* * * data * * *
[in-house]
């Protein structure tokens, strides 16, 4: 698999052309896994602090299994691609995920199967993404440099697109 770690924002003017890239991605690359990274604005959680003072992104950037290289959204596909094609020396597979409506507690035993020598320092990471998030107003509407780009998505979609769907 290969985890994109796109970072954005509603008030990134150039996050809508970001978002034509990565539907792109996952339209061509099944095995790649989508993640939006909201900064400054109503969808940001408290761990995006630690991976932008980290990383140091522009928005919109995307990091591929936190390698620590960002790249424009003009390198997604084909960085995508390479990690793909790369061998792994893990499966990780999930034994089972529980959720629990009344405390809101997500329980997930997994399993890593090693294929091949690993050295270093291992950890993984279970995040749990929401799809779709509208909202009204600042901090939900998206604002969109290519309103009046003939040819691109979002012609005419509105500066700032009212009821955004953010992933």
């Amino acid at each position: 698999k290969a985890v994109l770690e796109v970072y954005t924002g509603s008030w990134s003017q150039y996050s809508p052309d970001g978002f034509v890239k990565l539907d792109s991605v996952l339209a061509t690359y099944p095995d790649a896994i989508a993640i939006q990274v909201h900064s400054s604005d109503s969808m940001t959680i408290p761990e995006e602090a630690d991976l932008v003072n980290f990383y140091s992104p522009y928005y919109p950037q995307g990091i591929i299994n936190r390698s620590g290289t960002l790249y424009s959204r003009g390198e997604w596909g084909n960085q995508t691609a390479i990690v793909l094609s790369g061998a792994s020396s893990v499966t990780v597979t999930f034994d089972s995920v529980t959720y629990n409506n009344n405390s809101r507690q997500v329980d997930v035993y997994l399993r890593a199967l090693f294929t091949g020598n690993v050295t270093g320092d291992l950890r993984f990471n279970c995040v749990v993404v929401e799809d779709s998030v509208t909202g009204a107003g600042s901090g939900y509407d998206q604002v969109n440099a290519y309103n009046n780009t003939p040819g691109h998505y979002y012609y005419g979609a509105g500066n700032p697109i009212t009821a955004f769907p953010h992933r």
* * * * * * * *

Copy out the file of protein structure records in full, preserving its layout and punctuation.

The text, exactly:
[in-house]
């Protein structure tokens, strides 16, 4: 698999052309896994602090299994691609995920199967993404440099697109 770690924002003017890239991605690359990274604005959680003072992104950037290289959204596909094609020396597979409506507690035993020598320092990471998030107003509407780009998505979609769907 290969985890994109796109970072954005509603008030990134150039996050809508970001978002034509990565539907792109996952339209061509099944095995790649989508993640939006909201900064400054109503969808940001408290761990995006630690991976932008980290990383140091522009928005919109995307990091591929936190390698620590960002790249424009003009390198997604084909960085995508390479990690793909790369061998792994893990499966990780999930034994089972529980959720629990009344405390809101997500329980997930997994399993890593090693294929091949690993050295270093291992950890993984279970995040749990929401799809779709509208909202009204600042901090939900998206604002969109290519309103009046003939040819691109979002012609005419509105500066700032009212009821955004953010992933």
């Amino acid at each position: 698999k290969a985890v994109l770690e796109v970072y954005t924002g509603s008030w990134s003017q150039y996050s809508p052309d970001g978002f034509v890239k990565l539907d792109s991605v996952l339209a061509t690359y099944p095995d790649a896994i989508a993640i939006q990274v909201h900064s400054s604005d109503s969808m940001t959680i408290p761990e995006e602090a630690d991976l932008v003072n980290f990383y140091s992104p522009y928005y919109p950037q995307g990091i591929i299994n936190r390698s620590g290289t960002l790249y424009s959204r003009g390198e997604w596909g084909n960085q995508t691609a390479i990690v793909l094609s790369g061998a792994s020396s893990v499966t990780v597979t999930f034994d089972s995920v529980t959720y629990n409506n009344n405390s809101r507690q997500v329980d997930v035993y997994l399993r890593a199967l090693f294929t091949g020598n690993v050295t270093g320092d291992l950890r993984f990471n279970c995040v749990v993404v929401e799809d779709s998030v509208t909202g009204a107003g600042s901090g939900y509407d998206q604002v969109n440099a290519y309103n009046n780009t003939p040819g691109h998505y979002y012609y005419g979609a509105g500066n700032p697109i009212t009821a955004f769907p953010h992933r």